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I don't think I could bear to read it.

Its like the flat earthers are being taken seriously, how does it get into print? If I said the moon was made out of cheese would there be an actual debate about it? Perhaps those that hold that view need to see a psychiatrist.

Read it, if you haven't already. Be thankful to the rich boomers, and stop buying ipods, just save and save against forever hpi with no life whatsoever.

This thread was all about it, and some excellent points made by hpcers. http://www.housepricecrash.co.uk/forum/index.php?showtopic=195848

Yes, it's tough to get a decent, well-paid job, and a university education no longer comes free. Yet if Daddy is relatively well off and well connected then these apparent disadvantages cease to become obstacles. Less than 10pc of baby boomers enjoyed a university education, and very few of them indeed were brought up in centrally heated houses. So please, let's not blow a minor complaint out of proportion. I kind of buy the intergeneration unfairness thing, but then again, as a late baby boomer myself, not really. There are more important things to worry about.

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It's great seeing a new generation of journalists coming through who, because they are personally experiencing the oppressive weight of house price inflation, are pushing back via their columns.

Eventually it will force a change, NIMBYism will be vilified and planning regulations will be loosened.

The problem is the time scale, for this to work itself through will take years and the real beneficiaries won't be the current 20-40 cohort, it'll be the generation after them.

Biggest problem are the local papers though. Most local papers are dependent on Estate Agents advertising so not a single bad word can be said about them or the 'property market.'

However they cheer lead and promote any scatty band of NIMBY's opposing even the most modest of developments.

I call our local rag 'Nimby News'

Edited by aSecureTenant

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There is no doubt that some in the Cabinet 'get it' (even Housing Ministers before they learn that they need to tow party line to progress their career). However, don't under-estimate the naked class war that Osbourne and Cameron want to fight. They are pretty openly fighting for the 1% (which just about excludes the doctors and lawyers you mention as well as everyone else)

To be fair to the cabinet, whilst most of them are rich, they are not that rich. The odd few millionaires, but no Billionaires. Last year I earned more than prime minister, though perhaps don't have quite the samer benefit of family wealth. People on £20k (but in receipt of tax credits) will hate me saying this, but even earning £200k-300k in on year doesn't make you rich. Rich is probably having £10m plus in the bank, and rich beyond the dreams of avarice is probably having a Billion plus.

I think the London property market is now so ridiculously warped that even those with the odd few million are starting to notice.

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To be fair to the cabinet, whilst most of them are rich, they are not that rich. The odd few millionaires, but no Billionaires. Last year I earned more than prime minister, though perhaps don't have quite the samer benefit of family wealth. People on £20k (but in receipt of tax credits) will hate me saying this, but even earning £200k-300k in on year doesn't make you rich. Rich is probably having £10m plus in the bank, and rich beyond the dreams of avarice is probably having a Billion plus.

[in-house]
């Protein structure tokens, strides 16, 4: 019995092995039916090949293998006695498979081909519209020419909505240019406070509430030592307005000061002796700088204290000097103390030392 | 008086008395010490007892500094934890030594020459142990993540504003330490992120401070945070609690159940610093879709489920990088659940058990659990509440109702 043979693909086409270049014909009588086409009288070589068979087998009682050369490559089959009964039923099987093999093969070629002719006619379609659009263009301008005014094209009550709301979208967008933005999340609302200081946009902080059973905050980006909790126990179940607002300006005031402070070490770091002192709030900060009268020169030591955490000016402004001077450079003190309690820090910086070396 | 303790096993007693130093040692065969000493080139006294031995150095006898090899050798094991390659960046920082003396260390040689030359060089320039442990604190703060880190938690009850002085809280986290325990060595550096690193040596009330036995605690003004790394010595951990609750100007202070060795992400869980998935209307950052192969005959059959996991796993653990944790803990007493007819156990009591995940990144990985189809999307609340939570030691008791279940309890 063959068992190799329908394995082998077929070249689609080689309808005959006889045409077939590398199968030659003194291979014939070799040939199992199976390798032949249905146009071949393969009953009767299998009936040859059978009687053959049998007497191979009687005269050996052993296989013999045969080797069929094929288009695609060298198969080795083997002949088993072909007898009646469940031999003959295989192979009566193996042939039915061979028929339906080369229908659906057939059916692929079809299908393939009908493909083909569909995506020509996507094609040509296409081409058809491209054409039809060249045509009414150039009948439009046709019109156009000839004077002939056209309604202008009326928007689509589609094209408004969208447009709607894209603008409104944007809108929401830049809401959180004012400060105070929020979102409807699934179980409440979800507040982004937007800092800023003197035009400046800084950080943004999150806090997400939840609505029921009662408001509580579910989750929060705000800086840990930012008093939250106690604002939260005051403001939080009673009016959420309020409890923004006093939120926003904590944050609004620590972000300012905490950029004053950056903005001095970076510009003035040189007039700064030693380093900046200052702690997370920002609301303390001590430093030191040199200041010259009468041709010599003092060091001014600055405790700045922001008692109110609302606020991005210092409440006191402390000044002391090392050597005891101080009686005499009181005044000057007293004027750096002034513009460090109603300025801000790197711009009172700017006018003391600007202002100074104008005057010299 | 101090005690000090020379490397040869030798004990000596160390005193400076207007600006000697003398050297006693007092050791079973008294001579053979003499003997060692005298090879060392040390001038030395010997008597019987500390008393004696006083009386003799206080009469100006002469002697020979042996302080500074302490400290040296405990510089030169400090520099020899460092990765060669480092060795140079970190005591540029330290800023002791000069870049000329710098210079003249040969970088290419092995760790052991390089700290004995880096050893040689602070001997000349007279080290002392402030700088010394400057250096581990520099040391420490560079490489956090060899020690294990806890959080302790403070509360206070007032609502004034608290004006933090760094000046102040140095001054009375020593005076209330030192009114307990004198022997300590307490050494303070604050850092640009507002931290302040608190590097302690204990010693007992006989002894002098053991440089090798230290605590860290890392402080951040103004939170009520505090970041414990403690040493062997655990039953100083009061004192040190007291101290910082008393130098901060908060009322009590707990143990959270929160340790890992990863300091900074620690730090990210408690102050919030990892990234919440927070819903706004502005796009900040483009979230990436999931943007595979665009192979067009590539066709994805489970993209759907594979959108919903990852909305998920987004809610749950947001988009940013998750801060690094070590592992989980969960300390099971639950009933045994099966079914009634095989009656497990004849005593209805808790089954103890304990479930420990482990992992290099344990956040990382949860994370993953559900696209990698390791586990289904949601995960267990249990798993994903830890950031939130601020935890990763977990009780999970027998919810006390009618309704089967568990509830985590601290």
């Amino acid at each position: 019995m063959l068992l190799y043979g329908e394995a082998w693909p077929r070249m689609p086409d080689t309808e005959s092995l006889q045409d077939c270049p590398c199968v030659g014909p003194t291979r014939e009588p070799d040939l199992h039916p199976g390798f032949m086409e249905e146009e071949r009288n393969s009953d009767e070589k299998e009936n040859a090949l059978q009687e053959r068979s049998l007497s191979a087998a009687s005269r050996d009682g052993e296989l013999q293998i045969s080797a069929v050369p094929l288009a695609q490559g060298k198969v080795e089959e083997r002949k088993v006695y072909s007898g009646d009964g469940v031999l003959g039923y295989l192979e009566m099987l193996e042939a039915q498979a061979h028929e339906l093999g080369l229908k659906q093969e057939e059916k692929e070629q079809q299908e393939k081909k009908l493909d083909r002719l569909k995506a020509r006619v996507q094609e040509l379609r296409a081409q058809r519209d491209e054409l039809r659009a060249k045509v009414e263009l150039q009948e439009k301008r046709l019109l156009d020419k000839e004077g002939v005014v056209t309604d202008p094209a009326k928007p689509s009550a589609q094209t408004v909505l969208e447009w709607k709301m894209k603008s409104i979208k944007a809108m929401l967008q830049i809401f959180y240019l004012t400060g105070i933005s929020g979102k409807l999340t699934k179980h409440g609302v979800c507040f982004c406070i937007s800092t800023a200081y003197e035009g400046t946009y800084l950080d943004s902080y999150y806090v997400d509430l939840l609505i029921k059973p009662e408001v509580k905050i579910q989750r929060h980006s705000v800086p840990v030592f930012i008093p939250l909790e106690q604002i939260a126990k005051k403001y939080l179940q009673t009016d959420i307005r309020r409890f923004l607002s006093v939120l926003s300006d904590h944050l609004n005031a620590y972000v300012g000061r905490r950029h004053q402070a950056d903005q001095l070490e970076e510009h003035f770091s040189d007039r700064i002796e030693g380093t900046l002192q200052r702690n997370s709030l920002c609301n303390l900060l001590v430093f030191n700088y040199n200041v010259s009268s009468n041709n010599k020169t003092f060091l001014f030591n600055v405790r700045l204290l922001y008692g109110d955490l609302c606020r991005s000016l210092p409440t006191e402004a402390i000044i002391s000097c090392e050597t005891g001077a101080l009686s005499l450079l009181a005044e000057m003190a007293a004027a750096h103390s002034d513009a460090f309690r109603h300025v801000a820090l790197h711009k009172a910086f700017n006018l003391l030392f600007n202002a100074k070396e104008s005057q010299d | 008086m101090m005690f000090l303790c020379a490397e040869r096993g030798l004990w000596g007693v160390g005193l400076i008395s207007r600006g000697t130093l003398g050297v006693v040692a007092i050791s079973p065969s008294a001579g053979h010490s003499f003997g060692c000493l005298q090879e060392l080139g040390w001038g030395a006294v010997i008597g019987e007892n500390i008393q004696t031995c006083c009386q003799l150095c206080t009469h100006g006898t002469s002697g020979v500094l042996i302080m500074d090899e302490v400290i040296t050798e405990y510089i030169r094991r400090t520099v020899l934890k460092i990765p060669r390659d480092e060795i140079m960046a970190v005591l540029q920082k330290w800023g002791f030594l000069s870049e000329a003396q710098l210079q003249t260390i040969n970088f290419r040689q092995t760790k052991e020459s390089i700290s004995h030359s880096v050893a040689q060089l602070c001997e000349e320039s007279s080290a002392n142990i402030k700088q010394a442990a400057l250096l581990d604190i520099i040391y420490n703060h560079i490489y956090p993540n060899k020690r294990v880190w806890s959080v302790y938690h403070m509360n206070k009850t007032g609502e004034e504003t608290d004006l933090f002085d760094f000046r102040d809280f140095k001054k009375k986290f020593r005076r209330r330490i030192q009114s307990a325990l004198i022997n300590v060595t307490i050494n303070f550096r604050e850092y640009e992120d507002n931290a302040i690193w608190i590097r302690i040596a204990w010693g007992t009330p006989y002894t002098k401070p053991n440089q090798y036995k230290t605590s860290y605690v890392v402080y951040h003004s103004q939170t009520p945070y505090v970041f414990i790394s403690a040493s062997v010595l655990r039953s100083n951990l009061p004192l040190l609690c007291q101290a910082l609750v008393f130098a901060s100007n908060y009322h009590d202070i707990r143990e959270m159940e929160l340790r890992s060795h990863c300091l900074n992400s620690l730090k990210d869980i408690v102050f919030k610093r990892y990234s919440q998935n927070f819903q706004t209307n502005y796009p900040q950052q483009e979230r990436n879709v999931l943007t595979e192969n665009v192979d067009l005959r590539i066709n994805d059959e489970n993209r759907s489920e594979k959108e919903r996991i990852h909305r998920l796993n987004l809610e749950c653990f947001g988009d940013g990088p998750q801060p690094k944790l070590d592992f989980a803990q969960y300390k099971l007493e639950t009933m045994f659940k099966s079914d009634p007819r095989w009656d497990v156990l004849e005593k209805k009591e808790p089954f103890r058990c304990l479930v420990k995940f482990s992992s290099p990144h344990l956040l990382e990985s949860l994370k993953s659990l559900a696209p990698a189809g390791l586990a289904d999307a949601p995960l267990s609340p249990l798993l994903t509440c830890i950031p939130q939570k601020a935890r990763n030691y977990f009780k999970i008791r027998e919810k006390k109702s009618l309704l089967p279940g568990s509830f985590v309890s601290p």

I think the London property market is now so ridiculously warped that even those with the odd few million are starting to notice.

Richer than about 98% of earners. :lol:

Its rich by any typical measure.

Although its interesting that you say 'one year'

Im a firm believer tax allowances and rates for both income tax and capital gains should be accrued over a working lifetime.

I don't see why someone (lets say a mid level football player - im guessing here, no idea what they earn) who earn's £250-300k a year for ten years then nothing much else until retirement should be taxed far more than someone who earns £60k a year over 30 or 40 years and yet in aggregate they both have a similar pre-tax income.

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Richer than about 98% of earners. :lol:

Its rich by any typical measure.

Although its interesting that you say 'one year'

Im a firm believer tax allowances and rates for both income tax and capital gains should be accrued over a working lifetime.

I don't see why someone (lets say a mid level football player - im guessing here, no idea what they earn) who earn's £250-300k a year for ten years then nothing much else until retirement should be taxed far more than someone who earns £60k a year over 30 or 40 years and yet in aggregate they both have a similar pre-tax income.

That's probably a contributor to why 50% of football player go bankrupt after retirement. They get used to the high life spending too much, pay a lot of tax and get fleeced by financial advisors.

My own game is sales, and most people are unhappy if they don't earn £100k, but each year a few earn £200-300k, but usually not the same people.

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It's all rigged to stop post-boomer generations accumulating any wealth.

Which is why even high-earners (by historic measures) are bitching. The weight of tax is on income and there is very little on wealth itself.

So anyone who has accumulated wealth can live at relatively low expense (£1500 council tax etc.) even though their assets are in the millions.

Assets become ever more expensive to buy, whilst the after-tax income of most is going in the opposite direction.

It's a special club and you're not invited.